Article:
The United States is a superpower with a huge economy. Argentina is a political and economic joke, a global weakling legendary for endemic economic crises. Between them and us, surely, a great gulf is fixed. Yet Argentina did not always have its present meager status, nor did its poverty result from some inherent Latin American affinity for crisis and corruption. A century ago, Argentina was one of the world’s emerging powers, seemingly destined to outpace all but the greatest imperial states. Today it is … Argentina. A national decline on that scale did not just happen: it was the result of decades of struggle and systematic endeavor, led by the nation's elite. As the nation's greatest writer, Jorge Luis Borges, once remarked, only generations of statesmanship could have prevented Argentina from becoming a world power.My daughter's boyfriend was born in Argentina and immigrated here with his parents. I jokingly call him "The Argentine Romeo" or "Lothario of the Pampas," and threaten to call ICE to have him deported. Really a nice kid -- both of his grandfathers are ministers of the gospel, and his parents are fine Christians.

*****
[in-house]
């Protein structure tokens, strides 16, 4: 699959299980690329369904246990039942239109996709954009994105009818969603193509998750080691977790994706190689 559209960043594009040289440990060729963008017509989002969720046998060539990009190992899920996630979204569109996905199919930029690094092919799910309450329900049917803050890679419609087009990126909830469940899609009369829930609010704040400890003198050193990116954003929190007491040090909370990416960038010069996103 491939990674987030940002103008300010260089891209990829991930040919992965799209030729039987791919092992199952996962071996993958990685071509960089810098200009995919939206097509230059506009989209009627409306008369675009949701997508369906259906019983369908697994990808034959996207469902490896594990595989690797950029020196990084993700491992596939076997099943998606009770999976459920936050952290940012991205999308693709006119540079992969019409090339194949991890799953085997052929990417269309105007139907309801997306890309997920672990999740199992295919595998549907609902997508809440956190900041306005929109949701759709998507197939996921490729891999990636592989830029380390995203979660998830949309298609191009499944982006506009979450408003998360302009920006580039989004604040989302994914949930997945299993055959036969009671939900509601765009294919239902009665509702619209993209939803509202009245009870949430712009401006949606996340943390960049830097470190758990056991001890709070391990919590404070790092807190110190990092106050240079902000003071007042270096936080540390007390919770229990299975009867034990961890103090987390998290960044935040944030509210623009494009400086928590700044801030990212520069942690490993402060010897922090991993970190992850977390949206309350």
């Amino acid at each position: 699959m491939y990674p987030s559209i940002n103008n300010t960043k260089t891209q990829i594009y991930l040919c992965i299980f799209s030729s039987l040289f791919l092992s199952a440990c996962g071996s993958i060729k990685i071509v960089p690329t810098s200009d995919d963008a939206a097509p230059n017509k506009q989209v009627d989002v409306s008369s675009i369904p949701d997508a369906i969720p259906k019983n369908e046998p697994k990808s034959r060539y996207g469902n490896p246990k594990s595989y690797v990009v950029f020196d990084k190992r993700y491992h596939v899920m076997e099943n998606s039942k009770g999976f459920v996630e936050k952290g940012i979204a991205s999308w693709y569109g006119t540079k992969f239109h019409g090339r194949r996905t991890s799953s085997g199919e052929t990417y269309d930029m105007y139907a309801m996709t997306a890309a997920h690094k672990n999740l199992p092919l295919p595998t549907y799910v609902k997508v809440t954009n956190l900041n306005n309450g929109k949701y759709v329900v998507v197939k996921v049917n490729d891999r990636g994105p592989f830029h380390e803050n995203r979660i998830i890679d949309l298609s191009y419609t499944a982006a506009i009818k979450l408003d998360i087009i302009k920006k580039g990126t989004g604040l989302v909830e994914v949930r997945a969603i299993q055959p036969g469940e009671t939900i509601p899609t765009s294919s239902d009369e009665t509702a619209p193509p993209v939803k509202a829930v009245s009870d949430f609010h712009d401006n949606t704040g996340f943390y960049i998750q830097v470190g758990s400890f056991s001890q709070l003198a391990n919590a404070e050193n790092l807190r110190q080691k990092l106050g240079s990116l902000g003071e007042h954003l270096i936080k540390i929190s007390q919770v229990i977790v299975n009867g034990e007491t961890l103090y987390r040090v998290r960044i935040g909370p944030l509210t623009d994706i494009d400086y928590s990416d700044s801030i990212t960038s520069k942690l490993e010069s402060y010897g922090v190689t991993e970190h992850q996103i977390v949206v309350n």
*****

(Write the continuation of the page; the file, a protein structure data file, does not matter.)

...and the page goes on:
But Argentina! Such a mess! They've got a bad case of "revolution envy," and every minor political dispute results in mass protests/riots. My daughter attended college in Argentina last year and when she told me about the idiotic agricultural policy of Cristina Fernandez -- "People in Buenos Aires are starving!" -- I could scarcely believe it: A tax on exports! The most absurd thing I'd ever heard of, but a classic expression of envy-as-policy, which seems to be the norm down there.
Could it happen here? The U.S. certainly has very different political traditions from Argentina and more barriers to a populist-driven rape of the economy. On the other hand, events in some regions would make Juan Perón smile wistfully.Equality in misery: We have seen the future, and it dances the tango.
California runs on particularly high taxes, uncontrollable deficits, and overregulation with a vastly swollen bureaucracy while the hegemonic power of organized labor prevents any reform. Thankfully, the state has no power to devalue its currency, still less to freeze bank accounts or seize pension funds, and businesses can still relocate elsewhere. But in its social values and progressive assumptions, California is close to the Democratic mainstream, which now intends to impose its ideas on the nation as a whole. And at over 60 percent of GDP, U.S. public debt is already higher than Argentina's.